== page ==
It is my opinion that all the above are important for artists who are serious about their professionalism and quality of work in healthcare settings. There is, however, a need for recognised accredited courses as the gold standard of training and development. Health professionals, such as the arts therapies are guided by professional associations that oversee standards which require members to fulfil a certain number of CPD hours each year and undergo professional supervision. The aim behind all of these activities is to ensure that those working in the health service are professional, capable and recognised as competent to work and, above all, to protect the clients for whom a service or project is being delivered.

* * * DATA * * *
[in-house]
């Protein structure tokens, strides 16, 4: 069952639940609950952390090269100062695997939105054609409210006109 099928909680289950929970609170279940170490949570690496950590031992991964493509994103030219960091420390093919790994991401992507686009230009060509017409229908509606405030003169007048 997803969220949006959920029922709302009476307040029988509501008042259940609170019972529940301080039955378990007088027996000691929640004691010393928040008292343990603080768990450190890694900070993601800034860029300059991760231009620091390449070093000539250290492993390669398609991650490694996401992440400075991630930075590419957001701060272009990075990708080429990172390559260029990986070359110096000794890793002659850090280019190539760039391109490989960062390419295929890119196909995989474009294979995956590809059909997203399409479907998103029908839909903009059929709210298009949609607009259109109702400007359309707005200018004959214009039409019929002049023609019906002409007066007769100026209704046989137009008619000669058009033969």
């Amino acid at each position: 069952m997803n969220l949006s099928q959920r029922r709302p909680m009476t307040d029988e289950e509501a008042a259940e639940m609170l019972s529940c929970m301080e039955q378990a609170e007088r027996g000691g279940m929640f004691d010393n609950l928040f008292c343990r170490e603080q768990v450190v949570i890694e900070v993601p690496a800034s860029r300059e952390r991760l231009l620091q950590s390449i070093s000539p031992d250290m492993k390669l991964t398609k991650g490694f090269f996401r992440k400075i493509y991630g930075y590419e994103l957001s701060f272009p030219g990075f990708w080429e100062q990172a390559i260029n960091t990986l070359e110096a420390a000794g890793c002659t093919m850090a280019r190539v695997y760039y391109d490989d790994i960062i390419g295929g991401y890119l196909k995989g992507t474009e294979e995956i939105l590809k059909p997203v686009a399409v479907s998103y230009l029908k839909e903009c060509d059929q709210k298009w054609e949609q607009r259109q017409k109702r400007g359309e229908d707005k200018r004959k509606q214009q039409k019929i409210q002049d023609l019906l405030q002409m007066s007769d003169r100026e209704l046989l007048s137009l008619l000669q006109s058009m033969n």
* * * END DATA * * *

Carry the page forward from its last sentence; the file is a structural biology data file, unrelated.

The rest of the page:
Can good arts and health practice be taught?
So, can good arts and health practice be taught? My experience indicates that personal characteristics, temperament, values and approach to working life are key factors to be a ‘good’ arts and health practitioner. These cannot necessarily be taught. However, engaging in a relevant training course can serve three crucial functions: fill in the gaps in our knowledge and experience (e.g. confidentiality and ethics); teach the tools of self reflection and awareness; expand our knowledge of high quality practice both nationally and internationally and so raise our standards and expectations. These are crucial elements in working sensitively with vulnerable people and in healthcare teams.